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If Cheney's for torture, why not use it on Scooter?
By Linwood Barclay, www.opednews.com
Here's an idea, and I can't believe I'm the first to come up with this modest proposal, but why doesn't the U.S. government just go ahead and torture Lewis "Scooter" Libby? And not just for that ridiculous name.
Special Counsel Patrick Fitzgerald has laid five charges against Libby related to the investigation into how an undercover CIA operative's identity was leaked to the press. One can only imagine how long it's going to take for Fitzgerald to lay out the evidence, to put witnesses on the stand, to build a case against Libby, and find out whether he lied to cover up for his actions or those of others at the White House.
Who knows how many other CIA agents may be outed while this case works its way through the courts?
Now, couldn't the whole process be expedited if Fitzgerald could attach a few electrodes to Libby's chest and then crank up the volts?
Some of you might find this position a bit extreme, but unless I'm reading the situation all wrong, this is exactly the sort of thing that Libby's boss, vice-president Dick Cheney, could get behind.
Just last week, Cheneymet privately with Republican senators to make the case that the CIA should be exempted from any laws that would ban the use of torture on terror suspects.
Now don't get me wrong. I'm not saying ol' Scooter is a terrorist. I don't see him strapping dynamite to his waist and getting on a bus. I mean, look at the nice suits he wears. Who'd want to ruin one of those? But it's not much of a leap to suggest that the leaking of a CIA agent's name is a matter of national security. And if just one U.S. official thinks it's okay to blab the names of undercover operatives, or at the very least, cover up for those who think it's okay to blab the names of undercover operatives, isn't everyone going to start thinking it's okay?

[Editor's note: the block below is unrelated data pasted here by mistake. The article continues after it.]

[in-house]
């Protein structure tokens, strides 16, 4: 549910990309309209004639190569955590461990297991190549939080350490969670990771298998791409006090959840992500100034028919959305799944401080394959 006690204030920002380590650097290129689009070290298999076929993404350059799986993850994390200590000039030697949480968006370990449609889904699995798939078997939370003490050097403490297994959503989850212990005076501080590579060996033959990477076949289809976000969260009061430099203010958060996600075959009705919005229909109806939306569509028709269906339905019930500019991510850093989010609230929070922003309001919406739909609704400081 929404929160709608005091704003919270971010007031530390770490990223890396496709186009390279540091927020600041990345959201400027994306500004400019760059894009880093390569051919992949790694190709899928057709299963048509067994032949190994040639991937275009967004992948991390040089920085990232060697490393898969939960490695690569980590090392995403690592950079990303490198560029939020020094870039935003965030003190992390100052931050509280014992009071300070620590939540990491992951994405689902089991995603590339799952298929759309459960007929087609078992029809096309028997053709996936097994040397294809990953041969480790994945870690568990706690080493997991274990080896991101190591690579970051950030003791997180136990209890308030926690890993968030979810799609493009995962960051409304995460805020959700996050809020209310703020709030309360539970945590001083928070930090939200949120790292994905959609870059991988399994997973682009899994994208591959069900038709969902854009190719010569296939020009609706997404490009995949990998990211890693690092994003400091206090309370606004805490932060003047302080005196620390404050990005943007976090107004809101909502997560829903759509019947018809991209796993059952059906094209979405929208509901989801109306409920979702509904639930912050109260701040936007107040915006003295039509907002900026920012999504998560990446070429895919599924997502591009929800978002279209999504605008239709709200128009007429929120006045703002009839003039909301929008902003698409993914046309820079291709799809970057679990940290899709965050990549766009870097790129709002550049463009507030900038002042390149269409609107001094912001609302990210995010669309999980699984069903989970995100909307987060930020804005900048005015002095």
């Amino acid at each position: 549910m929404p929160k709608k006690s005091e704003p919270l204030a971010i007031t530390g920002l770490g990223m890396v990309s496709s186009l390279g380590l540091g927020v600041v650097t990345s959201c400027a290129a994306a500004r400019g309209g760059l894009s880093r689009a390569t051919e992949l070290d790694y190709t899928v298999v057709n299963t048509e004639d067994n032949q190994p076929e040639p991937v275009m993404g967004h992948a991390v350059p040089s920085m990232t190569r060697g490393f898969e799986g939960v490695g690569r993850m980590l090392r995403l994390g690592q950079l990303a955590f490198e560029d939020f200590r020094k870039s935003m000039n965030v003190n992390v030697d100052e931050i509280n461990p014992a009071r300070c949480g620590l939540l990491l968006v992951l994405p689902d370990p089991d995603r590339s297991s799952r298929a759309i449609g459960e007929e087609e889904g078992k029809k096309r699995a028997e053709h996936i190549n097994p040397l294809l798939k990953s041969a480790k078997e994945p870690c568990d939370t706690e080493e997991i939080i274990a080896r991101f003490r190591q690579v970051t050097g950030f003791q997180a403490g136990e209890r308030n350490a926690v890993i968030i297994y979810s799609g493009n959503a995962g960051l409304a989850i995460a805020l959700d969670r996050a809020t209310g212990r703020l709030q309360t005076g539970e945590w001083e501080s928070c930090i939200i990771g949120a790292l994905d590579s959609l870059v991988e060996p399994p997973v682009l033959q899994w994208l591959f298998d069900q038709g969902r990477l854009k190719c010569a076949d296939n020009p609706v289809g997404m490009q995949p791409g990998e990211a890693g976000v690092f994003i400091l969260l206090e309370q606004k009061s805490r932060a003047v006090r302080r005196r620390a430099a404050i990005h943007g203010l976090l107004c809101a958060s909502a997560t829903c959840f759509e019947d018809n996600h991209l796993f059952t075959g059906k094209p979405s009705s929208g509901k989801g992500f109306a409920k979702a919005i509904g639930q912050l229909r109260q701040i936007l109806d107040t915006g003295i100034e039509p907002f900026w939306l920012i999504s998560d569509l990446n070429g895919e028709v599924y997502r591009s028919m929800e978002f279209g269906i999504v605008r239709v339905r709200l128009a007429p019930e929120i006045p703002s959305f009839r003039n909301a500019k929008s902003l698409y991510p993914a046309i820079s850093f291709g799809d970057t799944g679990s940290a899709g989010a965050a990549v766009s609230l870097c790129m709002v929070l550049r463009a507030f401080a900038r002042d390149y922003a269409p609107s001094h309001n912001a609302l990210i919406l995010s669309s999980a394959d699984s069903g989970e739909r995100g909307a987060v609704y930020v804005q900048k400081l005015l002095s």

If Dick Cheney is pushing for the authority to torture terror suspects to find out what they know and what threats they pose to national security, why would he be opposed to using the same methods on his former chief of staff? Even if Libby turns out to be completely innocent? It's certainly a great shortcut to the truth.
Of course, there are some Republicans who might be worried that, under torture, Libby might say anything, or implicate anyone, to make the pain go away. Maybe even make stuff up, confess to crimes he didn't commit, just to please the folks putting in the bamboo shoots or flicking the power on or off. But surely Dick Cheney wouldn't be worried about that.
If Cheney were worried that torture can be an unreliable method for extracting the truth, he'd hardly be seeking an exemption from any laws that would ban "cruel, inhuman or degrading" treatment of criminal suspects. So he'd be hard pressed to argue that torturing Libby might unfairly incriminate other White House officials. In fact, the very suggestion that Libby would offer up lies while under torture borders on un-American. Surely he's made of better stuff than that.
The only real question remains, who should do it?
If Fitzgerald feels uncomfortable performing the torture himself, there are any number of foreign countries where Libby could be sent to have it done. He could check with the White House for a complete list.
Like I say, it's just a thought. Maybe Cheney should issue a statement: "I'm so committed to torture for extracting information, I'm willing, as a gesture of goodwill, to have it used on my former chief of staff first."
He'd make a believer out of me.
Linwood Barclay's column appears on Monday, Friday and Saturday. Email: firstname.lastname@example.org.